Cape Town - “This gentleman has shown that he could be a good actor.”
These are the words of Western Cape High Court Judge Elizabeth Steyn as she referred to Rob Packham living a double life.
He is on trial for the murder of his wife Gill Packham, and also faces a charge of defeating the ends of justice for allegedly setting her car alight with her body in the boot at Diep River railway station on February 22.
During the defence’s closing arguments, Judge Steyn questioned Packham’s character and conduct.
“This man has shown to be a good actor, he led a double life and deceived his wife and daughter by continuing to see Mrs X (his mistress who cannot be named because of a court order) and seeing divorce lawyers while in marriage counselling.
“If he is able to deceive people on that aspect, what should I take on this?” she asked.
She also explored the defence’s argument that Packham, despite being allegedly observed leaving the crime scene by a witness, would return a few minutes later and risk being identified.
Judge Steyn said Packham’s reaction of not going close to the burnt car and being annoyed when receiving trauma counselling was strange.
“If my husband was potentially burning in a car, I most certainly would have gone to see what was going on.”
Defence lawyer, advocate Craig Webster argued that by leaving the scene and not going closer, Packham was merely following police instructions.
Webster argued that the evidence of state witnesses who allegedly saw Packham in separate incidents should be rejected.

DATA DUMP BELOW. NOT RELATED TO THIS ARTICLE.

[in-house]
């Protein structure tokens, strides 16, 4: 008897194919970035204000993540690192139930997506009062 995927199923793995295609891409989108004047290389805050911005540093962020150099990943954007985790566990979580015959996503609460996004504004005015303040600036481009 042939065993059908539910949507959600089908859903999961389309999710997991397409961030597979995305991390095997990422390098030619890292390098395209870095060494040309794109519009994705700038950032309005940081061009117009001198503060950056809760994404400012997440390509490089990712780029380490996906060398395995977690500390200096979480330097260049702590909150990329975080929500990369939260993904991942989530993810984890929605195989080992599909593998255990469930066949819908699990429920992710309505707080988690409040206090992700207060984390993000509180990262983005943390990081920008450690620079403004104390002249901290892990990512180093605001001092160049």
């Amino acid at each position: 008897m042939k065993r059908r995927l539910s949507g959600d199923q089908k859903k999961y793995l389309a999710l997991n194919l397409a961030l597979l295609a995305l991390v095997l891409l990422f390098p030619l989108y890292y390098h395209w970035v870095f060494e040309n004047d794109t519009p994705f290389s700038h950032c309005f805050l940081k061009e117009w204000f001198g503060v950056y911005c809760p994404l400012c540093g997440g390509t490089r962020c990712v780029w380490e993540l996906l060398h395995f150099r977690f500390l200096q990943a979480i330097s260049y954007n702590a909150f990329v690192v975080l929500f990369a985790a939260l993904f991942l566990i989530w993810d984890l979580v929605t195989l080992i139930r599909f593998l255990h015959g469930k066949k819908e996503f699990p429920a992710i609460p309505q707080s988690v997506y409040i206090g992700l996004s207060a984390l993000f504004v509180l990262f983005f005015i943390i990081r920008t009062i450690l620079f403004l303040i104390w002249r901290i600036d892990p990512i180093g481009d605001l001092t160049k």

Paul Gray identified Packham in the dock and in an identity parade photos. He said he had seen Packham driving his wife’s car in Luscious Way, Constantia.
“The accused on the day was wearing a long-sleeve Twizza shirt with dark chinos.”
Gray said he was a white male in shorts.
“His dock demonstration was unreliable and due to his eyesight, what he saw is questionable,” said Webster.
He also poked holes in Keenan Thomas’s identification. In a statement to police, Thomas said he saw a coloured man, light in complexion aged 30 to 35.
“Evidence was tailored at a later stage as it didn’t fit with the information given,” said Webster.
He added the identity parade was plagued with irregularities and tainted.
Webster submitted that it was done seven weeks later after photos of the accused were already splashed on the front page of various newspapers and on social media.
“The identity parade was a farce and artificial; it can’t be fair process as it was self-fulling,” he said.